More than 1/3 of law enforcement agencies currently target college graduates. Many require a minimum of 60 hours. Others require a 2-year or 4-year degree.
Even if a college education is not initially required, departments value it. More than half of all law enforcement agencies offer some form of tuition reimbursement. A degree can set you apart from other applicants or put you in line for a promotion.
In 2006, police chiefs from across the country contributed to an article in IACP’s The Police Chief magazine titled “College Education and Policing.” Several of those profiled had required some college education for decades. Here’s what they observed:
- Higher morale and employees with a greater understanding of and appreciation for their role
- A surplus of well-qualified, diverse applicants, in most cases, rather than the shortage some had feared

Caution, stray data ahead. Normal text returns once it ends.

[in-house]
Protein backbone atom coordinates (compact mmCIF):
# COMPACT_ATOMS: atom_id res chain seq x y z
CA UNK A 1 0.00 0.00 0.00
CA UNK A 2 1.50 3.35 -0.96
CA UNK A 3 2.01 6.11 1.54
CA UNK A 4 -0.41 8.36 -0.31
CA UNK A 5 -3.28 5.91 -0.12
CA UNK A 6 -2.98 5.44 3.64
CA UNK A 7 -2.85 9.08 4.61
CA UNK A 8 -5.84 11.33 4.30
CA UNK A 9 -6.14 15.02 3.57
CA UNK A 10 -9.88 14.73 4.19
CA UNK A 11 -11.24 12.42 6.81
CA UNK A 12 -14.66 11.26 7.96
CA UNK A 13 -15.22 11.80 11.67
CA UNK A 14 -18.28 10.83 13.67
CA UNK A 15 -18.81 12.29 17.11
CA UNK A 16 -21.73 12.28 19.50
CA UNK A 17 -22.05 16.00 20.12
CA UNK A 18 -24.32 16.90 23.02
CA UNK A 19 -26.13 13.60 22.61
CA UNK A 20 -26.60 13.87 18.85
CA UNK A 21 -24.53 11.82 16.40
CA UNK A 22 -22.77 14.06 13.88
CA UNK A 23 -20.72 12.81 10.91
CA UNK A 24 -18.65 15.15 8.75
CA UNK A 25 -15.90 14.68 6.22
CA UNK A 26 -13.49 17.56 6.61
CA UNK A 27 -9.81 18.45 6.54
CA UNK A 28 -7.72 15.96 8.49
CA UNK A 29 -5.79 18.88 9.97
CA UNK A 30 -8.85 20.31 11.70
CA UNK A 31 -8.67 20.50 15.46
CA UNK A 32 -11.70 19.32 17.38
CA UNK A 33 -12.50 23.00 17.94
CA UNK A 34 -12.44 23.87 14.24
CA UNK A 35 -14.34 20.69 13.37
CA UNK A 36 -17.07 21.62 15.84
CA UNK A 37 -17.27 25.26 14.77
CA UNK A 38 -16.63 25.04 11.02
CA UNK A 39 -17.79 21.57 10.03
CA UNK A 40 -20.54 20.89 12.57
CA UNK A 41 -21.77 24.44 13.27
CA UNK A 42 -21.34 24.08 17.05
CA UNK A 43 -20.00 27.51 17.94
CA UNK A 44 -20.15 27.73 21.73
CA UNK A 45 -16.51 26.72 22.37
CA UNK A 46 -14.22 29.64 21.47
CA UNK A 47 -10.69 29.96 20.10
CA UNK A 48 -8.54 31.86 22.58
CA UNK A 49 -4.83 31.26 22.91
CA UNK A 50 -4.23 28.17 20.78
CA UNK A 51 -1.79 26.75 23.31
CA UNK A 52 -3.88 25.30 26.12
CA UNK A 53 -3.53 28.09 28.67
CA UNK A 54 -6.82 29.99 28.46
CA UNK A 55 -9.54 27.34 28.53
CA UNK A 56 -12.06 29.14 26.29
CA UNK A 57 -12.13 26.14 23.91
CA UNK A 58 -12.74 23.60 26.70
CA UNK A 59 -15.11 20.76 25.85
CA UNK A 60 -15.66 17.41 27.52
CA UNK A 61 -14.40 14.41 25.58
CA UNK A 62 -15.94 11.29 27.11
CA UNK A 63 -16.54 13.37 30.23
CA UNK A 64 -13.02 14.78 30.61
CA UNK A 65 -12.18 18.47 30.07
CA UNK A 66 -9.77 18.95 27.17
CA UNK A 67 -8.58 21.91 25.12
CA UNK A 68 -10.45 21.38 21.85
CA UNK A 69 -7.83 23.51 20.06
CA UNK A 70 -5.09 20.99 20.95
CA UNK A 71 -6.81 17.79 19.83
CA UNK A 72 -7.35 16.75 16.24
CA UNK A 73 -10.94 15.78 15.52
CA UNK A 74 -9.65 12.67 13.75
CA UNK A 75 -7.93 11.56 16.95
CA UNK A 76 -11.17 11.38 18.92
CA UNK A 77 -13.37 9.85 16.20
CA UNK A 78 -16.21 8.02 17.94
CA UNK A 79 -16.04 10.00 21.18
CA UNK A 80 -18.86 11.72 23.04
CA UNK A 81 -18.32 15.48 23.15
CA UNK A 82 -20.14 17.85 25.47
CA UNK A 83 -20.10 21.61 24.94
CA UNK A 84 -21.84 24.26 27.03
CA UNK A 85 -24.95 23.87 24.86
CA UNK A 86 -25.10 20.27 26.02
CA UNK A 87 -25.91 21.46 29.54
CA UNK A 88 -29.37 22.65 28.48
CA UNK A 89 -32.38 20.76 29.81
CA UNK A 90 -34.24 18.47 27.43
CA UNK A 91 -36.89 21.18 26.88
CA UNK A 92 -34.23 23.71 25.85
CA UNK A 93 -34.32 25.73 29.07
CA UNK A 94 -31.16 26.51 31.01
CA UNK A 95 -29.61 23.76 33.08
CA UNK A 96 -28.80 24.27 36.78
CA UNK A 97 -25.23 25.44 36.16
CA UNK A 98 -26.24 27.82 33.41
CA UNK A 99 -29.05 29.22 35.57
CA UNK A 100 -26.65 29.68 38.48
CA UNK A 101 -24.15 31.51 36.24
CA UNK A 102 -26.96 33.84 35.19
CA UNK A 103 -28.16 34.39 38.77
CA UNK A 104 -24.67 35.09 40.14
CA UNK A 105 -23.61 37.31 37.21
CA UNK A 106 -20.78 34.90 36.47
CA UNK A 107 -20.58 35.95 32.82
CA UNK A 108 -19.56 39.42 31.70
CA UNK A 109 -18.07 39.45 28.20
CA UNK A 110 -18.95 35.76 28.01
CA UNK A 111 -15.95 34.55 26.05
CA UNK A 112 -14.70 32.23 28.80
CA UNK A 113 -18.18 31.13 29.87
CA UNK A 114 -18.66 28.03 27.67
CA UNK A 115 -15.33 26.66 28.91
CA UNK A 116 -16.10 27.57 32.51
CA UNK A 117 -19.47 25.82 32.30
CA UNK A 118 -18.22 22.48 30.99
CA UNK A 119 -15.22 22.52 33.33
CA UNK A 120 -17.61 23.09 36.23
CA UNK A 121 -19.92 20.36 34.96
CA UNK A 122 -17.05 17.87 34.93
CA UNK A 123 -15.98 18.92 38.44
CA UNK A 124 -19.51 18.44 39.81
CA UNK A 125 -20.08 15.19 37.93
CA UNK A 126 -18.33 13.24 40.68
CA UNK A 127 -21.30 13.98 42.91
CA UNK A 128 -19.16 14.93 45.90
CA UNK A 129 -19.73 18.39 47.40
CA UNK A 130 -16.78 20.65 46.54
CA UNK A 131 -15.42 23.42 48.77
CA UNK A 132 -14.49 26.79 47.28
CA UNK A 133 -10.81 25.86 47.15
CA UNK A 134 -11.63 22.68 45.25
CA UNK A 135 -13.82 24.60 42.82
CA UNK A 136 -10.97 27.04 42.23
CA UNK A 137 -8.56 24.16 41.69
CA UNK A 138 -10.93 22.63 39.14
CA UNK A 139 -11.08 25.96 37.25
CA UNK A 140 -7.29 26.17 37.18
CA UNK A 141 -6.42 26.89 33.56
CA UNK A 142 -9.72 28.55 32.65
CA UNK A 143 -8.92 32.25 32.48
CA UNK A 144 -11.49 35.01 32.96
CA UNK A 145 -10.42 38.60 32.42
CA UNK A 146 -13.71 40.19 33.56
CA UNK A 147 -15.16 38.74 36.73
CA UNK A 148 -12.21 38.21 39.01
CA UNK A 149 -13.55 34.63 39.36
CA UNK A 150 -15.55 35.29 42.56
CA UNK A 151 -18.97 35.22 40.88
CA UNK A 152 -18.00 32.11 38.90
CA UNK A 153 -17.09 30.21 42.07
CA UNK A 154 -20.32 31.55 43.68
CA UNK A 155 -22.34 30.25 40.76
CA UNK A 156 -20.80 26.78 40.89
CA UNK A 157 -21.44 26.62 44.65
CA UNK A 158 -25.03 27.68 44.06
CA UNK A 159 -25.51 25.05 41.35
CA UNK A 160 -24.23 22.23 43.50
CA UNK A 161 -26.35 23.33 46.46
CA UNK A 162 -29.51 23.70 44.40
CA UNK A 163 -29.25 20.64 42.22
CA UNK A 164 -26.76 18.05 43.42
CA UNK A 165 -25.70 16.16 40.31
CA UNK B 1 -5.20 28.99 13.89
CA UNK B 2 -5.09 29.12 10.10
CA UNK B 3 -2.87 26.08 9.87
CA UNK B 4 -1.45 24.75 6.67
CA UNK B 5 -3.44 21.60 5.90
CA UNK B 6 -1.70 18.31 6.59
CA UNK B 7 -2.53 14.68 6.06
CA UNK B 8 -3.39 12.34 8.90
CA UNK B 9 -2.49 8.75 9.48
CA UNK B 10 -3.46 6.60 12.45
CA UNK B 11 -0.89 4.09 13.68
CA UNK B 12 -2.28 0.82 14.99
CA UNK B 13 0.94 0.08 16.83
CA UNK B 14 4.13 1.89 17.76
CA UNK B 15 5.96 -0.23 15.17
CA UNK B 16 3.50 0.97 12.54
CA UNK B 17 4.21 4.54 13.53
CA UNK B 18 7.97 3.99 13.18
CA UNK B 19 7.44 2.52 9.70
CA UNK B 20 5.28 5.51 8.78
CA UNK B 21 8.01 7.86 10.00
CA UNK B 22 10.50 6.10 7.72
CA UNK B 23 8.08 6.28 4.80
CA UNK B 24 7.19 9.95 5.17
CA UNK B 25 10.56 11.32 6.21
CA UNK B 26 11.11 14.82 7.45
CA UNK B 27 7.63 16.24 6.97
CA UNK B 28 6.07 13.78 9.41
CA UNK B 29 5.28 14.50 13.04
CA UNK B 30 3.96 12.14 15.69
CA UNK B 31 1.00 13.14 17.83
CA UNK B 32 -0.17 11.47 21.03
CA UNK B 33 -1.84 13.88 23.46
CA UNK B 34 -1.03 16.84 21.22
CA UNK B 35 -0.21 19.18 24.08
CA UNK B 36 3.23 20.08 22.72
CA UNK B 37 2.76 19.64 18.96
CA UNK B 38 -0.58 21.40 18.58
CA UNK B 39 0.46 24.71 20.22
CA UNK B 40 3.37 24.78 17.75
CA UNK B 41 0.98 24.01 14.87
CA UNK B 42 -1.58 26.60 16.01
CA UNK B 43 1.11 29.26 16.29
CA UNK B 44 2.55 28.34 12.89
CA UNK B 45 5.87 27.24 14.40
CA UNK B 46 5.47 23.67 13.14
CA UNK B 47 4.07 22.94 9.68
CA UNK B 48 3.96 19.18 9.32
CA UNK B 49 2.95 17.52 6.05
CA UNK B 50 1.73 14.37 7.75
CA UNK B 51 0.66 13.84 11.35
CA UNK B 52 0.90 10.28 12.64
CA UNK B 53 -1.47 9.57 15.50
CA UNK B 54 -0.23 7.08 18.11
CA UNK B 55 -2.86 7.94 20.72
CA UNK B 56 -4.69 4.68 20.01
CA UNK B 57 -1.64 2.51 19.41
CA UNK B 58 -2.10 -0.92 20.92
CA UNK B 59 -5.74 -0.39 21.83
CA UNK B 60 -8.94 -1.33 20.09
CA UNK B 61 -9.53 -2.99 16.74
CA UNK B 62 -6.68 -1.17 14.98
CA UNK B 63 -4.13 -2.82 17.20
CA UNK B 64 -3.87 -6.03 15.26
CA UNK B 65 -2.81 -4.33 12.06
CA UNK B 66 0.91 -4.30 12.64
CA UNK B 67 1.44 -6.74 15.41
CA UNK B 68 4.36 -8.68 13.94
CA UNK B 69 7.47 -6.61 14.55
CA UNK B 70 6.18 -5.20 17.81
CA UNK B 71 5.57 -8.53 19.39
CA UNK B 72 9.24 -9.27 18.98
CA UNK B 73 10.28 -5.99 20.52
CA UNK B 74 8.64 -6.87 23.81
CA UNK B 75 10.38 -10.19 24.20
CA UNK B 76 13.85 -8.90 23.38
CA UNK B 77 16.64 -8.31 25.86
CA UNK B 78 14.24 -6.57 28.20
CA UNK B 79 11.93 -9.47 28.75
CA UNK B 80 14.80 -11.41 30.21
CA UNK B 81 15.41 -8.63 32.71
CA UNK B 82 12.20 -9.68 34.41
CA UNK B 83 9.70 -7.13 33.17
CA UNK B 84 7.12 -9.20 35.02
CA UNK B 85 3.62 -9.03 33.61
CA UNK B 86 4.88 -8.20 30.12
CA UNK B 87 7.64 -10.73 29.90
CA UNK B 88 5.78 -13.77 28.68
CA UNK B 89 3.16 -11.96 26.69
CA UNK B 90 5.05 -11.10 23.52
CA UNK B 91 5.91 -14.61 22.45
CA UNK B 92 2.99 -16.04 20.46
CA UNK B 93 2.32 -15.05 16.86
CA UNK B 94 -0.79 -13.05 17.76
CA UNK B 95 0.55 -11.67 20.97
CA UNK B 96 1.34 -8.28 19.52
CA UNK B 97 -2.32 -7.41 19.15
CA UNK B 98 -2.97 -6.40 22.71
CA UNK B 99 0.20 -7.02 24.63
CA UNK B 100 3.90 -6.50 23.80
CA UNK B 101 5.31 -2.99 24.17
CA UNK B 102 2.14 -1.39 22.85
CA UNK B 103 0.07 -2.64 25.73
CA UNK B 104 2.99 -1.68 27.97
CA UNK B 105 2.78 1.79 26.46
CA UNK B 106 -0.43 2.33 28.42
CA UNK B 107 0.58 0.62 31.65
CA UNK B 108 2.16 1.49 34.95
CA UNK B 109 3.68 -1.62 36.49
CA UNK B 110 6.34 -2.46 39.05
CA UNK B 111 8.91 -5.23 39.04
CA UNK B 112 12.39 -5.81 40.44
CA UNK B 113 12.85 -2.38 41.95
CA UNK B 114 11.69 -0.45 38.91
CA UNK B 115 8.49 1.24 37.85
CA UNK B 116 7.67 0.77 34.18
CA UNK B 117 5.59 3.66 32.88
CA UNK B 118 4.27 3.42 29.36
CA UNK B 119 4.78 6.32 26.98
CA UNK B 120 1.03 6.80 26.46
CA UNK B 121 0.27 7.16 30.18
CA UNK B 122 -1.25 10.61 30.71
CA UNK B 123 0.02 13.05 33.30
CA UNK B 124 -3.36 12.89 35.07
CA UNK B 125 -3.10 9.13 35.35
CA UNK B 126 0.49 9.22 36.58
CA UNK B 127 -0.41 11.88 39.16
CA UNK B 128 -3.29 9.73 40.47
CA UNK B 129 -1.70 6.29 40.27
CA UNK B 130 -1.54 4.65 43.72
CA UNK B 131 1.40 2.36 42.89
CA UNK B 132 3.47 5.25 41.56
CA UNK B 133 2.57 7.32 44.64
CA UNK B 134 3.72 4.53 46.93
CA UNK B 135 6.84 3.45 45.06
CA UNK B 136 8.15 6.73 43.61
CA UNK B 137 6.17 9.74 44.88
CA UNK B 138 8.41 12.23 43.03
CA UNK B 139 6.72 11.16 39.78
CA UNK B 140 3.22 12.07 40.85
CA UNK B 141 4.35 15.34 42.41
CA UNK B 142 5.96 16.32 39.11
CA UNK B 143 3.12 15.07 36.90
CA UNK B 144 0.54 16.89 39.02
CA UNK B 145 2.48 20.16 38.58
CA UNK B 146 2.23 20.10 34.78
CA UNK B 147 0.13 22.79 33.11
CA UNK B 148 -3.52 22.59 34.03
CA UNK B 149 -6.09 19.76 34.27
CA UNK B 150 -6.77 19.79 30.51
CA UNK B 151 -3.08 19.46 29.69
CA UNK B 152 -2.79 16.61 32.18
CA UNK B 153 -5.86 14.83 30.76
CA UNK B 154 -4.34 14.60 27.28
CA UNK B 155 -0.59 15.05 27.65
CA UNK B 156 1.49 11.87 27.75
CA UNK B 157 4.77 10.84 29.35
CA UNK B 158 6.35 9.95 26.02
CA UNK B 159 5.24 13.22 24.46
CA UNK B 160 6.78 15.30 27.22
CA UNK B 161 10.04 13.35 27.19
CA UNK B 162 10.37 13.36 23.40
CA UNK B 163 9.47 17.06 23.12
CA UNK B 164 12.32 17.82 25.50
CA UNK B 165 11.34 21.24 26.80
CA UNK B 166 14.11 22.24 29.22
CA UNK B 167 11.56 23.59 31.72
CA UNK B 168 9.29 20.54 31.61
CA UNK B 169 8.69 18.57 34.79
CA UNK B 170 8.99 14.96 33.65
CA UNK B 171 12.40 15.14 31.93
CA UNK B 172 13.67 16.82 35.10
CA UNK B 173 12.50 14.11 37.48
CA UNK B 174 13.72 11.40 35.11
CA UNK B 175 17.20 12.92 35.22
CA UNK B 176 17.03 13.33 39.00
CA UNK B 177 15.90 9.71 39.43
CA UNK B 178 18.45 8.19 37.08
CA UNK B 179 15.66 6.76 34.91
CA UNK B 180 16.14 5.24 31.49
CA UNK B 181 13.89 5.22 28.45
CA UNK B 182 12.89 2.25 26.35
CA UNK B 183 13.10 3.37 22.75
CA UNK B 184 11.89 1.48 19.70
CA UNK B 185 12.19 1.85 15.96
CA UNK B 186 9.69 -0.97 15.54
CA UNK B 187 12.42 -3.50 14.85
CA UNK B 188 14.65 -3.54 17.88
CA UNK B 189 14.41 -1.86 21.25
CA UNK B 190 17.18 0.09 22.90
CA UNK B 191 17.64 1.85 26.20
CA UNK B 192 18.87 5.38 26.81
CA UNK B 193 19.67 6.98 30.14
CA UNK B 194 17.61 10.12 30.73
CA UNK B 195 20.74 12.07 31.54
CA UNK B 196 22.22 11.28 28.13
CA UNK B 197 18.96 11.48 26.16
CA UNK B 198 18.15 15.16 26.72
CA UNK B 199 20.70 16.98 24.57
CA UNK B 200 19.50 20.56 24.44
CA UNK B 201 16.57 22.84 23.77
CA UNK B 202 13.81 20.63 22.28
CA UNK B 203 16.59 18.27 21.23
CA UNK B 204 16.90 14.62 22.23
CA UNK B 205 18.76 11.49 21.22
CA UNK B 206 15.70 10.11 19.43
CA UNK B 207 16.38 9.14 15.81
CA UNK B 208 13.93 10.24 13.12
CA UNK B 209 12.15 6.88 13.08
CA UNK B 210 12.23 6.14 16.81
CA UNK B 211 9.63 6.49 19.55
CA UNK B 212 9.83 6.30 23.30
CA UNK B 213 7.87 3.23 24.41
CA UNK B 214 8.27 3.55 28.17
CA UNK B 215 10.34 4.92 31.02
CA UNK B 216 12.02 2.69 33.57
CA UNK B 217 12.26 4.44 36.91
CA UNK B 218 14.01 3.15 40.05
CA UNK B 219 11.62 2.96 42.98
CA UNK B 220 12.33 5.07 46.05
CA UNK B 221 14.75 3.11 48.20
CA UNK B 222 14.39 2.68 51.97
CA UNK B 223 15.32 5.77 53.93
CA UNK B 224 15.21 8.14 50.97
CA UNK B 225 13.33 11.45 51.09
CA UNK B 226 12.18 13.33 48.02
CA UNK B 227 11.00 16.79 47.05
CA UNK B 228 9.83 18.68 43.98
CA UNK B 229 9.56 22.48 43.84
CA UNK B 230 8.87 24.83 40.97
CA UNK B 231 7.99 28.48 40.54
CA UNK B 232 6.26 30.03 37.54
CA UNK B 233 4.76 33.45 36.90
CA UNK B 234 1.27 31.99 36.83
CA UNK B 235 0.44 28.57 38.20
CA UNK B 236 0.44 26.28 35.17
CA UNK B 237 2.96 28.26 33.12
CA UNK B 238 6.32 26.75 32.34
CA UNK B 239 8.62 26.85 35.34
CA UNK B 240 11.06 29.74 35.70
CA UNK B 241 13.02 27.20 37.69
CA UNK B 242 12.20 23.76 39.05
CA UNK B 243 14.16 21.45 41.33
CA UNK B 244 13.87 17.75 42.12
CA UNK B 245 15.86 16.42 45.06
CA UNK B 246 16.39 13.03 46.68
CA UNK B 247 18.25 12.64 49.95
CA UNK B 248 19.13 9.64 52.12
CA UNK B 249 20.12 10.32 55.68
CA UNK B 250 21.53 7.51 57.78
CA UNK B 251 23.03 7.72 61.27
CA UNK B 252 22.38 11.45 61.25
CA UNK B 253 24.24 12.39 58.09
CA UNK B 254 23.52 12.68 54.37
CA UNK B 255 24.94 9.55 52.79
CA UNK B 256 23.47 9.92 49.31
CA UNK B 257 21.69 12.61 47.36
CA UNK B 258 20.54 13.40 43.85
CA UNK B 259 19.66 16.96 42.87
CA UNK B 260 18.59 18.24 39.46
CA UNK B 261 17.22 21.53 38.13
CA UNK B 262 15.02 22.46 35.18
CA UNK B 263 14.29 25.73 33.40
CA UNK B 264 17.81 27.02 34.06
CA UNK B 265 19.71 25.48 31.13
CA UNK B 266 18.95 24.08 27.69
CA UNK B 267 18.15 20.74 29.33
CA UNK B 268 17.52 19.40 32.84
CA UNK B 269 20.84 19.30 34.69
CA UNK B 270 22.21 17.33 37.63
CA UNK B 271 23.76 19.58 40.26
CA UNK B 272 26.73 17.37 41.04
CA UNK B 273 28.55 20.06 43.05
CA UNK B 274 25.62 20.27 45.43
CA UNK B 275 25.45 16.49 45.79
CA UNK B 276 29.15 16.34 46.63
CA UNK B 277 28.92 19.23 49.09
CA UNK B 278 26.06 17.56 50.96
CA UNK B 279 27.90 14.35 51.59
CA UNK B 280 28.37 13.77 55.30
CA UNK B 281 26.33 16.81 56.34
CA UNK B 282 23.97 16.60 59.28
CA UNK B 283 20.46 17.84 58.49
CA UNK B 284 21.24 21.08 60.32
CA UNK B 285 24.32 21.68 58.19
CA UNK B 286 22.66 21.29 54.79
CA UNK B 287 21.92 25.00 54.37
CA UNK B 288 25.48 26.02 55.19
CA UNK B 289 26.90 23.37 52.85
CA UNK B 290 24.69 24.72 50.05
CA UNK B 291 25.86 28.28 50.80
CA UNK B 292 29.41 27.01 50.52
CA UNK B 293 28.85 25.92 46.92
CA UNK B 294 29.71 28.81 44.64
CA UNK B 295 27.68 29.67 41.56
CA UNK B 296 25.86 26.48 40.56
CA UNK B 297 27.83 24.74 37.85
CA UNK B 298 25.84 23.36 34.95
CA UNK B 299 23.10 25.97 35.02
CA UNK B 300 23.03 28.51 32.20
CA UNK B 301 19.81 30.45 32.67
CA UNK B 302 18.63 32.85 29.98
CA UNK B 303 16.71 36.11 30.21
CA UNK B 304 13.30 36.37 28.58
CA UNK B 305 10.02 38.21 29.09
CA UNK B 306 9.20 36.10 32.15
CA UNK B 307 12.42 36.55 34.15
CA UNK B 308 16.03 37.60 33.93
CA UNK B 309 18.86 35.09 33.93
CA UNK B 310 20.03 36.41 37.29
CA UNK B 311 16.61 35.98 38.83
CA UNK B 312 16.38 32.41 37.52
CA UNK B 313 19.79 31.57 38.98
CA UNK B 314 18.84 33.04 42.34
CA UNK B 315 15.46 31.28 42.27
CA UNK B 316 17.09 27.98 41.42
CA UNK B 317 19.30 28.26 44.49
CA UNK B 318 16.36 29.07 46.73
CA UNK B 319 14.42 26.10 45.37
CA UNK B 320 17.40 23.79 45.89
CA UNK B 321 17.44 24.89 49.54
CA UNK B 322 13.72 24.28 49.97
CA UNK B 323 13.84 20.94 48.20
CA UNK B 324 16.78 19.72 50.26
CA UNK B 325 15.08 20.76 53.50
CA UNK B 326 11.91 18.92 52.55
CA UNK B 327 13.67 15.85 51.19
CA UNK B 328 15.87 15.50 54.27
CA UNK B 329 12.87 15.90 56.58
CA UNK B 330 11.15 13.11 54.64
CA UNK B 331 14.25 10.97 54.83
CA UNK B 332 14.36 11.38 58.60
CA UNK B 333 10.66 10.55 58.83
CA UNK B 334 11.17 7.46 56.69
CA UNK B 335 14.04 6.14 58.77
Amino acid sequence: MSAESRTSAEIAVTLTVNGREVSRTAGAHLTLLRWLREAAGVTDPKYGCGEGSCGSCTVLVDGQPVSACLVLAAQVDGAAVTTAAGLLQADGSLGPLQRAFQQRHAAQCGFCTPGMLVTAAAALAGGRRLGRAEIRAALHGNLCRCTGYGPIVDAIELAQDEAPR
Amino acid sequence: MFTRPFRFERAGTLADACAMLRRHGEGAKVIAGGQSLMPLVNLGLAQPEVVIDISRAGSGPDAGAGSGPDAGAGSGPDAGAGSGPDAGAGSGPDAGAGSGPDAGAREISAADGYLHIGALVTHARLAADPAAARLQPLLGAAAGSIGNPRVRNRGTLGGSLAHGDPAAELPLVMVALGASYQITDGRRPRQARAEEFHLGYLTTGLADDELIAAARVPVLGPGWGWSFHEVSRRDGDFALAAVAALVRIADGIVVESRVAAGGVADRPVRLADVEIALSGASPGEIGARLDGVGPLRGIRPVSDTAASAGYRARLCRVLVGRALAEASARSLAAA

- Fewer disciplinary actions among college-educated officers
- Enhanced critical thinking skills and the ability to communicate with individuals from all walks of life
- Better knowledge of procedures and principles
- Fewer injuries
- Fewer missed work days
- A higher level of community engagement
In addition to these benefits, the contributors also noted that career advancement without a degree can take years and that the lengthy process is detrimental to both the officers and the communities they serve.
What do you think? Are college credit hours or degrees required where you live? Should they be?
Mayo, Louis, Ph.D., “College Education and Policing,” The Police Chief Magazine, August 2006